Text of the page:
Opening: “They are not quick enough to catch me. Jesu, but it’s hot up here. A dusty heat haze hovers above the city, blurring the great dome of Santa Sofia. The sea beyond glitters like cloth-of-gold.”
Though the setting (Constantinople) and a young thief and a familiar declaration (I can do anything) make a comparison to The Thief seem natural, I actually felt that Rosemary Sutcliff was a better way of thinking about this story. In fact, it reminded me quite a bit of Blood Feud, one of my favorites, except that the journey was reversed. Here Cai, a brilliant thief known as the Ghost, travels unwillingly from Constantinople to Britain. He finds himself caught in the middle of political tensions and rivalries which he doesn’t quite understand. And he is forced to decide how he will use his enormous talents.
I really loved this book. As I said, the Rosemary Sutcliff comparison worked quite well for me, although it’s certainly true that the more I think about it, the more little bits line up with Megan Whalen Turner. Cai is wild and hot-tempered and he has higher connections that it first appears. Nonetheless, I think MWT fans are likely to be disappointed if they go in thinking that this is going to be The Thief, because it’s not.
That doesn’t really matter, because this is an excellent book in its own right. The descriptions of Constantinople are beautiful, and I enjoyed the slow reveal of just how much Cai knows and who he is. Though he thinks of himself as lawless and hardened, the choices he make show again and again that he loves very deeply–his family, his friends, and his city.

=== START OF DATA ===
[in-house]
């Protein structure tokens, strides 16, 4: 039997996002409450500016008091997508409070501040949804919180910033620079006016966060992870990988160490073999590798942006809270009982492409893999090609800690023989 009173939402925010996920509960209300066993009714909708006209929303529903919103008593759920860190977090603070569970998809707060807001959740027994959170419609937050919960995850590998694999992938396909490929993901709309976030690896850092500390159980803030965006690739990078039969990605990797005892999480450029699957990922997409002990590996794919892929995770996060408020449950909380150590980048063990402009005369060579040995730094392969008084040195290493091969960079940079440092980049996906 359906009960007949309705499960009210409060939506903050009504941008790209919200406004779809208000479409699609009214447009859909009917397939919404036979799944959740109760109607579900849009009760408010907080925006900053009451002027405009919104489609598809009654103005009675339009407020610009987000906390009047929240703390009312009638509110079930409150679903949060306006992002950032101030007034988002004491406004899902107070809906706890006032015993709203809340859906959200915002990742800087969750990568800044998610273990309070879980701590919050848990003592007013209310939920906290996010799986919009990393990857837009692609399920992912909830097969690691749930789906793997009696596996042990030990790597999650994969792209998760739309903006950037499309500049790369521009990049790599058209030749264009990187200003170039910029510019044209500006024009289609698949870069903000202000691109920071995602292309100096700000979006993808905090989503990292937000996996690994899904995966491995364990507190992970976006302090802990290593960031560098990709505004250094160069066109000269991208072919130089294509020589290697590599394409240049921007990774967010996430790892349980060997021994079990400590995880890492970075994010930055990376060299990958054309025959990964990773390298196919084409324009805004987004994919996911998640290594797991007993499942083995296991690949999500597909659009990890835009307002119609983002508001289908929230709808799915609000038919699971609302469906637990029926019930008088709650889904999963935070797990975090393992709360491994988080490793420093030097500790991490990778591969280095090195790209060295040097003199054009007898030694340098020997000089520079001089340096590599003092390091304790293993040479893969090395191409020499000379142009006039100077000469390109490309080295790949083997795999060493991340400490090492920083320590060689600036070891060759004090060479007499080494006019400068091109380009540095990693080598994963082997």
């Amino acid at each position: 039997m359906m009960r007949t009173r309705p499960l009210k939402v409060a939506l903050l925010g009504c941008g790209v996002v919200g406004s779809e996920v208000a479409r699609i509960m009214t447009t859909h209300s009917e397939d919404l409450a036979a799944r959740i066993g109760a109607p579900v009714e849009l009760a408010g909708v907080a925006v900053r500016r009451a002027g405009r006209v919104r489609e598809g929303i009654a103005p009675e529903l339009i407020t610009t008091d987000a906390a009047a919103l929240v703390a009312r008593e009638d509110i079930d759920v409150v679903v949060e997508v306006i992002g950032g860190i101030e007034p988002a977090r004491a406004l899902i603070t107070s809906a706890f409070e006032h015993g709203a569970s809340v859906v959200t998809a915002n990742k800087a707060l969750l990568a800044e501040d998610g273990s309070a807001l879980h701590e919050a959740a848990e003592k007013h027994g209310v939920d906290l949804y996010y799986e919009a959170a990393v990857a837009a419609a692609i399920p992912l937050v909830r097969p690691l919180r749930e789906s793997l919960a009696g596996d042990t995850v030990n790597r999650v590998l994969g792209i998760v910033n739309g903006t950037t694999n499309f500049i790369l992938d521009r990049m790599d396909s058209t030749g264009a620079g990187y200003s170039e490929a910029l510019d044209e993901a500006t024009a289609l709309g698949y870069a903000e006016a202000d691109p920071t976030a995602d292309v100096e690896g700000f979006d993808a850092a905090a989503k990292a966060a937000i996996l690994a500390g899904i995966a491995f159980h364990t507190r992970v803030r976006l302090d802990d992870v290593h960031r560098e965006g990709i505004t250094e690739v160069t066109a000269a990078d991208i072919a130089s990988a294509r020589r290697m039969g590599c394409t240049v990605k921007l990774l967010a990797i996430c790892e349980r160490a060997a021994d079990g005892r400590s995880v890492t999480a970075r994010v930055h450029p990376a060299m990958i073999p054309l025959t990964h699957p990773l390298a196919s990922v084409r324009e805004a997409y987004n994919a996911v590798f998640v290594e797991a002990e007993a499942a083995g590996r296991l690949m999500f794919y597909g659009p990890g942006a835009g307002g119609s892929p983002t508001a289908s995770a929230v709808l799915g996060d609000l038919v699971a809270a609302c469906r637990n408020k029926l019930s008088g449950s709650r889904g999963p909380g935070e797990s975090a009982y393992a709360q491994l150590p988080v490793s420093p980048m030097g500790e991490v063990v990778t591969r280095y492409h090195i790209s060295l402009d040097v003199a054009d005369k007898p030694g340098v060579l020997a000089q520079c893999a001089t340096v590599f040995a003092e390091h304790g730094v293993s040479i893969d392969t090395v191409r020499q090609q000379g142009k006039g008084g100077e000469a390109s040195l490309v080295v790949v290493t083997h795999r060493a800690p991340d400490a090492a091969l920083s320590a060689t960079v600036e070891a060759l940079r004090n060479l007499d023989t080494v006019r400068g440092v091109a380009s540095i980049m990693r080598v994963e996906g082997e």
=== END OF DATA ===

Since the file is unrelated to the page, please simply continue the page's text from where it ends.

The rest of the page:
For a time it looks like he’s lost them all. It’s at that point that he is taken to Britain, where he surrenders himself as a hostage to Wulfhere of Mercia. He has to invent himself all over again, after joining Wulfhere’s household. There he has to once again choose who he will offer his loyalty to.
I loved the relationship between Cai and his father, which seemed like it was emotionally true. I was a little less convinced by his relationship with his sisters, who were never quite fleshed out for me. The friendships he makes in Wulfhere’s court were also nicely depicted.
Cai is definitely in one of my favorite categories–the character who has great skills but who’s just a little wounded. I found his journey touching and his choices, both good and bad, convincing. Though I’m a bit fonder of England than he is (heh), I also thought that his homesickness and struggle to survive in a strange society were well shown.
This is apparently a companion book to Bloodline, which I haven’t read.
Book source: public library
Book information: Candlewick, 2011; upper mg/YA
Recommended by: Charlotte